In championship drag racing – the world’s fastest motorsport – timing is everything. Competitions can be won or lost by a millisecond.
“A hundredth of a second is the blink of an eye; you can’t even imagine a thousandth,” says Bob Marshall, the new COO of Alberta’s Connect First Credit Union (120,000 members, $6.7 billion), which merged with Mountain View Credit Union this past August. (As Mountain View’s CEO, Marshall helped orchestrate the amalgamation.)
Marshall, who has been racing in the National Hot Rod Association (NHRA) circuit since 2012, is reluctant to draw parallels between his professional career and the “crazy aspirations” of his personal hobby.
But diligent fine-tuning, an accurate reading of prevailing climate conditions and quick decision-making — all skills Marshall honed in the pit and behind the wheel — helped fast track negotiations and dial in the merger proposal, which was given an overwhelming green light of support (87 percent of Mountain View members voted in favour) and now moves Connect First into a prime position as Canada’s seventh largest credit union.
Okay, maybe we are pushing this competitive advantage analogy over the metaphorical starting line. But who doesn’t want to learn more about hot rods and drag racing?
Growing up in Alberta, Marshall caught the bug early when he was “willingly dragged along” to races by an uncle who worked as a crew mechanic. As a teenager, he pitched in and developed a passion for building and restoring race cars. Later, he began building his own. Though cheaper than buying a new racing vehicle (which costs, on average, US $85,000), it was a long-term project. He spent nearly seven years tinkering under the hood.
Then, Marshall’s wife Shelley was diagnosed with breast cancer and later developed leukemia from aggressive chemotherapy. “It put everything in perspective for us,” he recalls. After she recovered — she just celebrated her 10th cancer-free anniversary — they began to rethink his dream. Again, it was a question of time. “I looked at her and said, ‘I could spend another five years building this car but who knows if I’ll be around to enjoy it. Or I could go out and buy something turnkey and start enjoying it right away.’ She agreed.”
Marshall’s first ready-to-race car was actually a truck — a Chevrolet F10 — which, he says in retrospect, drove “like a piece of plywood.” He now owns a 2005 Chevrolet Cavalier Super Stock that has been completely rebuilt by a fabricator from Chilliwack, BC. It boasts wheel tubs deep enough for 14-inch tires, a 12-point roll cage and a 350 fuel-injected motor that puts out 625 horsepower.
During a wide-ranging, 90-minute phone interview — throughout which Marshall answered all manner of questions with good humour — it became clear that drag racing is much more complicated than it looks.
Races are not won on raw speed, which is considerable — Marshall typically crosses the finish line at 217 kilometres an hour. The thrill entails more than just the danger of potentially rolling the car or being taken out by a competitor who crosses the lane. And sure, the motivation is all about winning — an “unbelievable” feeling, Marshall says.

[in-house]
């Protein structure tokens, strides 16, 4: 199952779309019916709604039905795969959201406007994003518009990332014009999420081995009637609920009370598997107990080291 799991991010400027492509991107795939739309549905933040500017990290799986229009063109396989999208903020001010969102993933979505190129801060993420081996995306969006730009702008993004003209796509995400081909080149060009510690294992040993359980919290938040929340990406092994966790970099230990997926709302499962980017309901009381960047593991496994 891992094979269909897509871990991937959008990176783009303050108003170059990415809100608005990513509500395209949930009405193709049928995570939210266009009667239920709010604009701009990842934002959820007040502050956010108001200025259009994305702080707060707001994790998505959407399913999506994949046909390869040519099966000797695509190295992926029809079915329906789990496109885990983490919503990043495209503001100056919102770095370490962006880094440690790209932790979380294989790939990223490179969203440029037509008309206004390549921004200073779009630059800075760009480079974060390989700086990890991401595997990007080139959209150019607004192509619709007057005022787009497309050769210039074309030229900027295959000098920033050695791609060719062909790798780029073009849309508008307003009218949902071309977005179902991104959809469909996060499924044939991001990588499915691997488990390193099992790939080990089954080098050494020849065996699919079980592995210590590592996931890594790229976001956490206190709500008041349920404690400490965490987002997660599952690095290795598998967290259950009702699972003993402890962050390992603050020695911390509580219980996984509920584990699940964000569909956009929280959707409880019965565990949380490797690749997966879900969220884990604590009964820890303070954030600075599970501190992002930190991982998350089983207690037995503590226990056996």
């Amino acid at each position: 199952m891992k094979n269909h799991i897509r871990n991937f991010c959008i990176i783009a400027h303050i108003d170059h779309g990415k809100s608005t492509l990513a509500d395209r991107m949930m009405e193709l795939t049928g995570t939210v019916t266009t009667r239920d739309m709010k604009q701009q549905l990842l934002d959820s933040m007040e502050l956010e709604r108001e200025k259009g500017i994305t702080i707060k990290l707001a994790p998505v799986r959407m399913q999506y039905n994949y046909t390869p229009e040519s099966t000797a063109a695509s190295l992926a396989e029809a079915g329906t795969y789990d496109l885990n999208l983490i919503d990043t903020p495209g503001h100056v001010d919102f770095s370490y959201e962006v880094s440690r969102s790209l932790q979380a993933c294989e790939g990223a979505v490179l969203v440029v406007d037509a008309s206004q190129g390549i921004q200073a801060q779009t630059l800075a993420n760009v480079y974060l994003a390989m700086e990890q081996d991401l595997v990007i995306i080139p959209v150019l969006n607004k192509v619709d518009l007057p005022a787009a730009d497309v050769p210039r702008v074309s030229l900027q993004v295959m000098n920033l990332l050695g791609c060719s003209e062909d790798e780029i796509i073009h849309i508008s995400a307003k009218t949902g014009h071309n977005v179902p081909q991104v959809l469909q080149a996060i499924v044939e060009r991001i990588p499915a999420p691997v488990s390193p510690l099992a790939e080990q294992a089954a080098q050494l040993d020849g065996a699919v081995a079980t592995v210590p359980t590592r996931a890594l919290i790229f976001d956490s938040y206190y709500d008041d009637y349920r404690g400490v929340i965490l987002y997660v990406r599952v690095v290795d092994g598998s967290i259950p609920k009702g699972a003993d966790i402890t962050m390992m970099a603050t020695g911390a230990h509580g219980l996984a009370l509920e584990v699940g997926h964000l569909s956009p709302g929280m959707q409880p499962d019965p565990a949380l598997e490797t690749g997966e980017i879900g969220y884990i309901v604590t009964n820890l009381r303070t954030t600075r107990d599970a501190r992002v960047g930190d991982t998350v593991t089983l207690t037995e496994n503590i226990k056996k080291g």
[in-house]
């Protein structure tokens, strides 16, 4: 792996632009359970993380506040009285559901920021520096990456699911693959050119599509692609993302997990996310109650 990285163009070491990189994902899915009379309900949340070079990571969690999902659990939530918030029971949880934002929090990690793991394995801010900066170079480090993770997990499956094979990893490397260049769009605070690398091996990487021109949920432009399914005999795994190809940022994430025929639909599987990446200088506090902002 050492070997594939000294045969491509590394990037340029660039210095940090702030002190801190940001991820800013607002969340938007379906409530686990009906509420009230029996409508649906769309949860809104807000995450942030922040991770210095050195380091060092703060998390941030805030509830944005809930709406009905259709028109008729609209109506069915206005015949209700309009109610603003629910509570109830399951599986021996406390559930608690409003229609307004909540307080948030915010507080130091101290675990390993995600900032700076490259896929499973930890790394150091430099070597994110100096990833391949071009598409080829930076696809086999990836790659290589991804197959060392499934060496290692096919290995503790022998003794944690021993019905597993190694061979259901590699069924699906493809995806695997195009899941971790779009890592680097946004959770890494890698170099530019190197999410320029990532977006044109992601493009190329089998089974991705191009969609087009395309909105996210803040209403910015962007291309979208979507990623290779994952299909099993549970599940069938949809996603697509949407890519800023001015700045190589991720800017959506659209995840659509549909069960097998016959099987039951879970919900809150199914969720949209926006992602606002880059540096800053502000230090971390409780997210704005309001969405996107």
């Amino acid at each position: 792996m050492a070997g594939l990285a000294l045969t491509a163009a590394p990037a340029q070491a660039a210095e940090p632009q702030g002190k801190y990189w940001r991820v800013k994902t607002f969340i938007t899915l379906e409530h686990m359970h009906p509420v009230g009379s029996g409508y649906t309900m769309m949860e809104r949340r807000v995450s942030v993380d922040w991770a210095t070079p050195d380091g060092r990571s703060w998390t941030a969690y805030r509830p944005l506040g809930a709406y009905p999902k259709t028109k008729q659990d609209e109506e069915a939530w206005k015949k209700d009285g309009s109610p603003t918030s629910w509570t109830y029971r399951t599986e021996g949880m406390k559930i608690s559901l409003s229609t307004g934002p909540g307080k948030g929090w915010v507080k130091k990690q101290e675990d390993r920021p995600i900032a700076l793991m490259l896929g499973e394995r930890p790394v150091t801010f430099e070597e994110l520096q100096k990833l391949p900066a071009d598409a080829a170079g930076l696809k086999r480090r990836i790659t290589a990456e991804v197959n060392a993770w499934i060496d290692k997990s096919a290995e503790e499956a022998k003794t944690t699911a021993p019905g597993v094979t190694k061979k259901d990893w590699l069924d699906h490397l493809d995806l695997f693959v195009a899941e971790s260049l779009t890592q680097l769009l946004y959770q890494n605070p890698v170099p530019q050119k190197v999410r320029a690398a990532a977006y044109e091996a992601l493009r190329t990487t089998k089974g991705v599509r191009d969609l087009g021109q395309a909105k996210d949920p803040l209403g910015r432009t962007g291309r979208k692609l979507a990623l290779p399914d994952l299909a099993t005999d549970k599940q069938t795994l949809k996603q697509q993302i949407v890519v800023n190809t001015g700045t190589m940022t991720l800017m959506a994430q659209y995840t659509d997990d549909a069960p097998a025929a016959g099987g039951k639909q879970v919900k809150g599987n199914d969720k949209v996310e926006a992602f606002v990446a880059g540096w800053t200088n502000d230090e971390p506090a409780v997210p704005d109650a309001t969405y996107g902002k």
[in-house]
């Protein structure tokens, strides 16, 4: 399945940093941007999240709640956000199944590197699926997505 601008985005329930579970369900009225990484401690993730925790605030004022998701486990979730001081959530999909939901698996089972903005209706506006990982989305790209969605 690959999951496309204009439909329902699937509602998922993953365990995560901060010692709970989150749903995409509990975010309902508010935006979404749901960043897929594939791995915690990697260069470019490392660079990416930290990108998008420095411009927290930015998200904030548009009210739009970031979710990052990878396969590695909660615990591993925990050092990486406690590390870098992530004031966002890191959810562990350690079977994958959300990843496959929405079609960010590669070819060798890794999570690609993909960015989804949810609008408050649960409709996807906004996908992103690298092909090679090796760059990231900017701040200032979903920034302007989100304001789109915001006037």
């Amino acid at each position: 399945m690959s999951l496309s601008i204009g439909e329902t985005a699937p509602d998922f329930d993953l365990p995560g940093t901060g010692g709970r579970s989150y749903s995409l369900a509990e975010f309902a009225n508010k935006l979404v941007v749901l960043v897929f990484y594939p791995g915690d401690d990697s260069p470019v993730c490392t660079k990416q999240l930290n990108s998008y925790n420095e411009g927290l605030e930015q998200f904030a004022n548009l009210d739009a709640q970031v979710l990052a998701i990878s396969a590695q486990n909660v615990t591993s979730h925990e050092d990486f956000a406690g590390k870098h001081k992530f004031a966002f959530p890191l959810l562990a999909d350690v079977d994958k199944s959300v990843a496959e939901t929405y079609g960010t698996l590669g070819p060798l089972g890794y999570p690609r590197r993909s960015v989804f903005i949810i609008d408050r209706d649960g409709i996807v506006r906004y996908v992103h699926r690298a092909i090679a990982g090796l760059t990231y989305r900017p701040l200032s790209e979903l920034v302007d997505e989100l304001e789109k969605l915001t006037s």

The real skill is actually a very technical game of prediction and knowing precisely how fast a car will run that quarter-mile drag strip under the atmospheric conditions (heat, humidity, barometer), which vary drastically from Phoenix to Denver, from day to day and even from the time it takes to get from the pit to the starting line. Before the elimination rounds, the drivers must choose a dial-in time, predicting the elapsed time it will take to cross the finish line, then mark it on their windshield.
“So I predict I’m going to run the quarter-mile in 9.90 seconds,” Marshall explains. “If I run that quarter-mile in 9.89 seconds — a hundredth of a second quicker — I lose. It’s called a break out. I
went too fast and I’m disqualied unless my competitor breaks out by even more than I do.”
Confused? Ha, it gets even more complicated. And what does all this zoom zoom have to do with credit unions?
Back in 2012, Mountain View began positioning itself as a preferred partner for other small credit unions to collaborate with. Not unlike Marshall tinkering with his car, it slowly built up bench strength by investing in collaborations with InStride Resources and CUSO Wealth Strategies.
By 2017, however, it became evident that the current credit union climate offered limited opportunities and it was time to start dialing in, so to speak, with a larger partner. Connect First offered a regional model that would allow Mountain View to maintain its brand identity and local governance, provide members with more branch locations and digital technologies, while also offering (crucially, for Mar- shall) advancement opportunities to employees. After getting the green light from both boards in January, negotiations happened quickly. Not in the blink of an eye but faster than most.
“There’s your analogy,” Marshall laughs. “Did it put pressure on people? Absolutely. But did we start the race and get it done? We did.” ◊